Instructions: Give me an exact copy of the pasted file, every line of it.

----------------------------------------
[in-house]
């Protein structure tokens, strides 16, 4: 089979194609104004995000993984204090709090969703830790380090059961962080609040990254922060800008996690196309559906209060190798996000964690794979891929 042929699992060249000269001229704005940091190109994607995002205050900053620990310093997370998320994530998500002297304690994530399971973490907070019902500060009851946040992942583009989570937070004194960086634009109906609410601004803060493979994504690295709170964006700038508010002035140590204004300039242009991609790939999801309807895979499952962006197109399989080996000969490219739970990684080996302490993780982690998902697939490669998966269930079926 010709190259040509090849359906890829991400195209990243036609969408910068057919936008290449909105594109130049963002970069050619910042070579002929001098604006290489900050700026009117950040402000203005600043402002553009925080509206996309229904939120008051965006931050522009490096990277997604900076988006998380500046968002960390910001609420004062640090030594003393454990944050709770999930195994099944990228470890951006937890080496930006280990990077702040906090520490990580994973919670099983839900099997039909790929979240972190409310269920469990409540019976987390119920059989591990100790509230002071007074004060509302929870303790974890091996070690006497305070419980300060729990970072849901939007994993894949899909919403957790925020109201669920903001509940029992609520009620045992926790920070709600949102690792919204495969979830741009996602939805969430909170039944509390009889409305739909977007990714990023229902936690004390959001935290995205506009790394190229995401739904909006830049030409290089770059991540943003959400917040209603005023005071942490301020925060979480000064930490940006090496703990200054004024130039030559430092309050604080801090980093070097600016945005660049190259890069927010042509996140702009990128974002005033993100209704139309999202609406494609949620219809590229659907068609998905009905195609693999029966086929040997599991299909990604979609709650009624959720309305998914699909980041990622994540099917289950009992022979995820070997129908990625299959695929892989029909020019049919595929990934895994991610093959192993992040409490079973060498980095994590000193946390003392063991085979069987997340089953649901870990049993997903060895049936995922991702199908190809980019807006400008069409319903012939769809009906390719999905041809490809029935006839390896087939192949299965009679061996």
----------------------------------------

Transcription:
[in-house]
């Protein structure tokens, strides 16, 4: 089979194609104004995000993984204090709090969703830790380090059961962080609040990254922060800008996690196309559906209060190798996000964690794979891929 042929699992060249000269001229704005940091190109994607995002205050900053620990310093997370998320994530998500002297304690994530399971973490907070019902500060009851946040992942583009989570937070004194960086634009109906609410601004803060493979994504690295709170964006700038508010002035140590204004300039242009991609790939999801309807895979499952962006197109399989080996000969490219739970990684080996302490993780982690998902697939490669998966269930079926 010709190259040509090849359906890829991400195209990243036609969408910068057919936008290449909105594109130049963002970069050619910042070579002929001098604006290489900050700026009117950040402000203005600043402002553009925080509206996309229904939120008051965006931050522009490096990277997604900076988006998380500046968002960390910001609420004062640090030594003393454990944050709770999930195994099944990228470890951006937890080496930006280990990077702040906090520490990580994973919670099983839900099997039909790929979240972190409310269920469990409540019976987390119920059989591990100790509230002071007074004060509302929870303790974890091996070690006497305070419980300060729990970072849901939007994993894949899909919403957790925020109201669920903001509940029992609520009620045992926790920070709600949102690792919204495969979830741009996602939805969430909170039944509390009889409305739909977007990714990023229902936690004390959001935290995205506009790394190229995401739904909006830049030409290089770059991540943003959400917040209603005023005071942490301020925060979480000064930490940006090496703990200054004024130039030559430092309050604080801090980093070097600016945005660049190259890069927010042509996140702009990128974002005033993100209704139309999202609406494609949620219809590229659907068609998905009905195609693999029966086929040997599991299909990604979609709650009624959720309305998914699909980041990622994540099917289950009992022979995820070997129908990625299959695929892989029909020019049919595929990934895994991610093959192993992040409490079973060498980095994590000193946390003392063991085979069987997340089953649901870990049993997903060895049936995922991702199908190809980019807006400008069409319903012939769809009906390719999905041809490809029935006839390896087939192949299965009679061996």